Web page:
It’s hard for a regular person to find an agent or traditional publisher for memoir, even when the author’s life was and is full of interesting and exciting events and helpful observations about their experiences. It seems the only memoir that sells is the celebrity “tell all.”
Why is that? What good does it do for us to read about the rich and famous?
In my humble opinion, nothing.
Instead, I’m drawn to the memoir, often self-published or released by small and/or regional publishers. Currently, I’m reading Tree Lines by Mim Neal. I thought I knew Mim, but I’m reading about her work, travel, and family experiences with amazement. I’ll be doing a review as soon as I finish up.
Another local author, Jim Davidson, wrote about his terrifying experience falling into a glacial crevass on Mount Ranier with a climbing buddy. That book, The Ledge, kept me on the edge of my seat even though I knew how the story ended.
Ann Carbine Best wrote In the Mirror, a memoir of her experience learning that her husband and father of her children was gay.
Karen Walker wrote Following the Whispers, the story of the abuse she suffered when she was a child.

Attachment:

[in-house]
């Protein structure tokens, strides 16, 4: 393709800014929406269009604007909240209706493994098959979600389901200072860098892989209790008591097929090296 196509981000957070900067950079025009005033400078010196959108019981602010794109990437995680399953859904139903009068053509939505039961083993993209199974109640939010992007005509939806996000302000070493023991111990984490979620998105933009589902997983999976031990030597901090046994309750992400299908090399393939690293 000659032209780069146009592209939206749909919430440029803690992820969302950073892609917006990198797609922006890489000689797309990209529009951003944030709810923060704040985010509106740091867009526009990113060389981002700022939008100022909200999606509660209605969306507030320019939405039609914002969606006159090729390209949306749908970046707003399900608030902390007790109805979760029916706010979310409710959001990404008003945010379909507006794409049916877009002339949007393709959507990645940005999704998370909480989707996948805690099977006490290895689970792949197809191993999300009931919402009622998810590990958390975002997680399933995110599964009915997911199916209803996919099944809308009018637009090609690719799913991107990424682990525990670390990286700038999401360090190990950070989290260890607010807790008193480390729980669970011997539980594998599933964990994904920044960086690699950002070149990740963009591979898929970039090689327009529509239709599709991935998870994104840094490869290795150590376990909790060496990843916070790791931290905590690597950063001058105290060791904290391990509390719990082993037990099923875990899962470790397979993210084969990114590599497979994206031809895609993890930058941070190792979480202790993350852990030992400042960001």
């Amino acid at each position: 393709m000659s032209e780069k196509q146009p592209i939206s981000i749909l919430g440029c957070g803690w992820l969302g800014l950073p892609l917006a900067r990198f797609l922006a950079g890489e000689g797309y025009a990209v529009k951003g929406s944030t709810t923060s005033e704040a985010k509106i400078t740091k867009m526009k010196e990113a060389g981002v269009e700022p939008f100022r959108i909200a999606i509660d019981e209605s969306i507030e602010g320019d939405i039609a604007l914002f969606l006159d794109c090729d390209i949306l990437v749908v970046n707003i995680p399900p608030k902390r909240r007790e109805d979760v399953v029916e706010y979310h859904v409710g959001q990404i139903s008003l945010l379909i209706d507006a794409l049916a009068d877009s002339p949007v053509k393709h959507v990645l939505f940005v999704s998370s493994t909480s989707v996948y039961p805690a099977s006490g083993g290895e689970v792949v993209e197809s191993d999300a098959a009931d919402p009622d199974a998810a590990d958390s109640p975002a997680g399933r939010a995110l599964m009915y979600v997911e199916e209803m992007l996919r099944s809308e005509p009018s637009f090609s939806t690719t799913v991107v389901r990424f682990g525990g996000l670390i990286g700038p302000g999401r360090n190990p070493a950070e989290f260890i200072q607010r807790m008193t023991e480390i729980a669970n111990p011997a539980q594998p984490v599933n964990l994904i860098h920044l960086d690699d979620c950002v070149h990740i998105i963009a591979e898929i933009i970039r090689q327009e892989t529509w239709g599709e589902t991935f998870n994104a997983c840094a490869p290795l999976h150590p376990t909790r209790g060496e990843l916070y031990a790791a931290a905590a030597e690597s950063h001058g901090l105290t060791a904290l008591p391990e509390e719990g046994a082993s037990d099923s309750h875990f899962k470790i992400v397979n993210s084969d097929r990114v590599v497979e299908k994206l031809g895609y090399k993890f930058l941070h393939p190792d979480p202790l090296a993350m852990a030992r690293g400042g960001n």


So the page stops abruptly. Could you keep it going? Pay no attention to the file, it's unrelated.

Kerrie Flanagan, director of Northern Colorado Writers, just released Planes, Trains and Chuck and Eddie: a Lighthearted Look at Families.
The truth is, there are no ordinary people. To focus on reading celebrity memoir instead of true stories from regular folks is a very bad habit. Look around a little. Check out the members of the groups you belong to. Ask if anyone has written and published their stories. Check them out. You might get one of the biggest surprises of your life.
So here’s my question. Has anyone out there in my blogging world (that I didn’t mention above) written and published their life stories? If so, leave the title, one sentence synopsis, and link in your comment.